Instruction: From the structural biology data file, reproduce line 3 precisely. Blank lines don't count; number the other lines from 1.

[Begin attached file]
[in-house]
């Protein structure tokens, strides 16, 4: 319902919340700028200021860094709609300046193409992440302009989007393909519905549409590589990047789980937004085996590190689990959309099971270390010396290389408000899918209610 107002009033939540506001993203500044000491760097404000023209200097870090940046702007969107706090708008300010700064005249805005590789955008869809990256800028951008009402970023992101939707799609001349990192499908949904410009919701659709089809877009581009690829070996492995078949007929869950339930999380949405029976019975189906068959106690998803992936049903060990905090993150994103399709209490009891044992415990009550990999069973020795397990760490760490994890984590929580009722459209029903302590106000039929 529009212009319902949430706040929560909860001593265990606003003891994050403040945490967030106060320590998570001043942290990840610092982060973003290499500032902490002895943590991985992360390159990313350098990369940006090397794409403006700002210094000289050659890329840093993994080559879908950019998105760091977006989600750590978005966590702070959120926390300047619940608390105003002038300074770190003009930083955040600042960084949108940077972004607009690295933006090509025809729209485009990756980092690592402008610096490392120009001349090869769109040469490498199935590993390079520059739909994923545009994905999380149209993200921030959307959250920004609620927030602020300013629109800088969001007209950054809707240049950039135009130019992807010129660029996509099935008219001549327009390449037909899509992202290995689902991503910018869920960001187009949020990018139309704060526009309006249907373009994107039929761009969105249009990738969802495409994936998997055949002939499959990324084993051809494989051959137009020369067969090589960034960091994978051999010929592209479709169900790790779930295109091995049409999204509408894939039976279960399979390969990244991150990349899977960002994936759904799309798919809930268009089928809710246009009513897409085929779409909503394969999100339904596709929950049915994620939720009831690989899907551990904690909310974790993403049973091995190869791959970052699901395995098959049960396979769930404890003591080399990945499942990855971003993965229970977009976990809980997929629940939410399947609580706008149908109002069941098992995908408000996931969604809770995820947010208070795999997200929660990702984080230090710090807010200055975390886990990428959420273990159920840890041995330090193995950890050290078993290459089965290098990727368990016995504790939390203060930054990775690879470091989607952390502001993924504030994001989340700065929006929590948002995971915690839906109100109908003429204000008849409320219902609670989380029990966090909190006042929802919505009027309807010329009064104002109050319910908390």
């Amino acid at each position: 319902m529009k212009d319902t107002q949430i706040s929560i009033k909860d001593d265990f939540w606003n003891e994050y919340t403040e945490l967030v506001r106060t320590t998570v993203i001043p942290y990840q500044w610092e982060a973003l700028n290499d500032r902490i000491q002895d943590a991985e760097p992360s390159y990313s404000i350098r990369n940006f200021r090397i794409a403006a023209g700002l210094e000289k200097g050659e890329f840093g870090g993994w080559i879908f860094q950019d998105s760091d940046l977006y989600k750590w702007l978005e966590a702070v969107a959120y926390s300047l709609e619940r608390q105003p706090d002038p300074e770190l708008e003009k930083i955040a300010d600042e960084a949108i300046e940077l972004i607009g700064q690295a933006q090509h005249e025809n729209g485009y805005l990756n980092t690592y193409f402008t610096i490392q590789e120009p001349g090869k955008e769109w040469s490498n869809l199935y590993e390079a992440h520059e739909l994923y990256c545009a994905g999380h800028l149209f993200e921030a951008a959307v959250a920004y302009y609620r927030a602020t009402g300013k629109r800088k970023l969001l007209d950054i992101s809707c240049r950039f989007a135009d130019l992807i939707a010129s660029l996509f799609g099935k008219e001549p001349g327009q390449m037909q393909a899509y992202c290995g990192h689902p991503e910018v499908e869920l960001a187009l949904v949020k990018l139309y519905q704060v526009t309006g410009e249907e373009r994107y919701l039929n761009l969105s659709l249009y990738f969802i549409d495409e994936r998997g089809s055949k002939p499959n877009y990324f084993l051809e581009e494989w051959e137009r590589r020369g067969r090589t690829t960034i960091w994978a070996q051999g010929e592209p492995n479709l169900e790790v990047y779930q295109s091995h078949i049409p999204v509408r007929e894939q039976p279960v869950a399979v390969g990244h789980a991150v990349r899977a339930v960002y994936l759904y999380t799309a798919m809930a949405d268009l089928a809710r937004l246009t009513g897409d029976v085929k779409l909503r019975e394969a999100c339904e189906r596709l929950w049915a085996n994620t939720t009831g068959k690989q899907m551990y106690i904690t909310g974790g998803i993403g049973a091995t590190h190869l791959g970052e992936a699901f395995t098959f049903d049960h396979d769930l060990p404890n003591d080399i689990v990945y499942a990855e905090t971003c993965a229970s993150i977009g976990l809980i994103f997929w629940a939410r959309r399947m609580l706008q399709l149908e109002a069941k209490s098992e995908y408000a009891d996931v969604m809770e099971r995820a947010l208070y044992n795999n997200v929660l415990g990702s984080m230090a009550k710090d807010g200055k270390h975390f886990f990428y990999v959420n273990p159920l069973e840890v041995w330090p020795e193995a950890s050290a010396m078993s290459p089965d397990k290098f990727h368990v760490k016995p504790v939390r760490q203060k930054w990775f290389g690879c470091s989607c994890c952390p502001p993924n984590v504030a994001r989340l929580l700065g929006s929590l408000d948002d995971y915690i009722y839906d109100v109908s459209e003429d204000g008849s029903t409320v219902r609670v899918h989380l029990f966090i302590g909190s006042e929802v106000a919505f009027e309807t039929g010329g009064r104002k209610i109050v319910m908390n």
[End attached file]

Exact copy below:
């Amino acid at each position: 319902m529009k212009d319902t107002q949430i706040s929560i009033k909860d001593d265990f939540w606003n003891e994050y919340t403040e945490l967030v506001r106060t320590t998570v993203i001043p942290y990840q500044w610092e982060a973003l700028n290499d500032r902490i000491q002895d943590a991985e760097p992360s390159y990313s404000i350098r990369n940006f200021r090397i794409a403006a023209g700002l210094e000289k200097g050659e890329f840093g870090g993994w080559i879908f860094q950019d998105s760091d940046l977006y989600k750590w702007l978005e966590a702070v969107a959120y926390s300047l709609e619940r608390q105003p706090d002038p300074e770190l708008e003009k930083i955040a300010d600042e960084a949108i300046e940077l972004i607009g700064q690295a933006q090509h005249e025809n729209g485009y805005l990756n980092t690592y193409f402008t610096i490392q590789e120009p001349g090869k955008e769109w040469s490498n869809l199935y590993e390079a992440h520059e739909l994923y990256c545009a994905g999380h800028l149209f993200e921030a951008a959307v959250a920004y302009y609620r927030a602020t009402g300013k629109r800088k970023l969001l007209d950054i992101s809707c240049r950039f989007a135009d130019l992807i939707a010129s660029l996509f799609g099935k008219e001549p001349g327009q390449m037909q393909a899509y992202c290995g990192h689902p991503e910018v499908e869920l960001a187009l949904v949020k990018l139309y519905q704060v526009t309006g410009e249907e373009r994107y919701l039929n761009l969105s659709l249009y990738f969802i549409d495409e994936r998997g089809s055949k002939p499959n877009y990324f084993l051809e581009e494989w051959e137009r590589r020369g067969r090589t690829t960034i960091w994978a070996q051999g010929e592209p492995n479709l169900e790790v990047y779930q295109s091995h078949i049409p999204v509408r007929e894939q039976p279960v869950a399979v390969g990244h789980a991150v990349r899977a339930v960002y994936l759904y999380t799309a798919m809930a949405d268009l089928a809710r937004l246009t009513g897409d029976v085929k779409l909503r019975e394969a999100c339904e189906r596709l929950w049915a085996n994620t939720t009831g068959k690989q899907m551990y106690i904690t909310g974790g998803i993403g049973a091995t590190h190869l791959g970052e992936a699901f395995t098959f049903d049960h396979d769930l060990p404890n003591d080399i689990v990945y499942a990855e905090t971003c993965a229970s993150i977009g976990l809980i994103f997929w629940a939410r959309r399947m609580l706008q399709l149908e109002a069941k209490s098992e995908y408000a009891d996931v969604m809770e099971r995820a947010l208070y044992n795999n997200v929660l415990g990702s984080m230090a009550k710090d807010g200055k270390h975390f886990f990428y990999v959420n273990p159920l069973e840890v041995w330090p020795e193995a950890s050290a010396m078993s290459p089965d397990k290098f990727h368990v760490k016995p504790v939390r760490q203060k930054w990775f290389g690879c470091s989607c994890c952390p502001p993924n984590v504030a994001r989340l929580l700065g929006s929590l408000d948002d995971y915690i009722y839906d109100v109908s459209e003429d204000g008849s029903t409320v219902r609670v899918h989380l029990f966090i302590g909190s006042e929802v106000a919505f009027e309807t039929g010329g009064r104002k209610i109050v319910m908390n």